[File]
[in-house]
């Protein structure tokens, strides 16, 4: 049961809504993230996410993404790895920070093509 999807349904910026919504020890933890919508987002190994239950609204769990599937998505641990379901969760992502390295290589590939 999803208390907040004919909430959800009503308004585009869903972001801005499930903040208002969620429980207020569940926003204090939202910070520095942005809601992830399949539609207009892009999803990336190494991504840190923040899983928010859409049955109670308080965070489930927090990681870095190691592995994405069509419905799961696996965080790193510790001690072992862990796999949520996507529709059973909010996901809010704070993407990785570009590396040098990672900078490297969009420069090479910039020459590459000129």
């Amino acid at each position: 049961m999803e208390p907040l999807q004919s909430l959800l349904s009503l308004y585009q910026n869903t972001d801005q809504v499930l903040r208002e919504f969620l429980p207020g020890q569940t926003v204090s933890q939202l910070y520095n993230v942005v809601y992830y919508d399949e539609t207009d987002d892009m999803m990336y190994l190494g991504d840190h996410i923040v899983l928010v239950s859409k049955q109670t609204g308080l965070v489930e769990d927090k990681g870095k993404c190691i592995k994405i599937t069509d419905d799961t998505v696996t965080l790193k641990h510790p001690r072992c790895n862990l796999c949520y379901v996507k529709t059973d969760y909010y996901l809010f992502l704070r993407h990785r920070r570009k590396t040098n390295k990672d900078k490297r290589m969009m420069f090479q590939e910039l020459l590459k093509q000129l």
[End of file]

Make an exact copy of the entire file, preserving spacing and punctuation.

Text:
[in-house]
């Protein structure tokens, strides 16, 4: 049961809504993230996410993404790895920070093509 999807349904910026919504020890933890919508987002190994239950609204769990599937998505641990379901969760992502390295290589590939 999803208390907040004919909430959800009503308004585009869903972001801005499930903040208002969620429980207020569940926003204090939202910070520095942005809601992830399949539609207009892009999803990336190494991504840190923040899983928010859409049955109670308080965070489930927090990681870095190691592995994405069509419905799961696996965080790193510790001690072992862990796999949520996507529709059973909010996901809010704070993407990785570009590396040098990672900078490297969009420069090479910039020459590459000129």
């Amino acid at each position: 049961m999803e208390p907040l999807q004919s909430l959800l349904s009503l308004y585009q910026n869903t972001d801005q809504v499930l903040r208002e919504f969620l429980p207020g020890q569940t926003v204090s933890q939202l910070y520095n993230v942005v809601y992830y919508d399949e539609t207009d987002d892009m999803m990336y190994l190494g991504d840190h996410i923040v899983l928010v239950s859409k049955q109670t609204g308080l965070v489930e769990d927090k990681g870095k993404c190691i592995k994405i599937t069509d419905d799961t998505v696996t965080l790193k641990h510790p001690r072992c790895n862990l796999c949520y379901v996507k529709t059973d969760y909010y996901l809010f992502l704070r993407h990785r920070r570009k590396t040098n390295k990672d900078k490297r290589m969009m420069f090479q590939e910039l020459l590459k093509q000129l």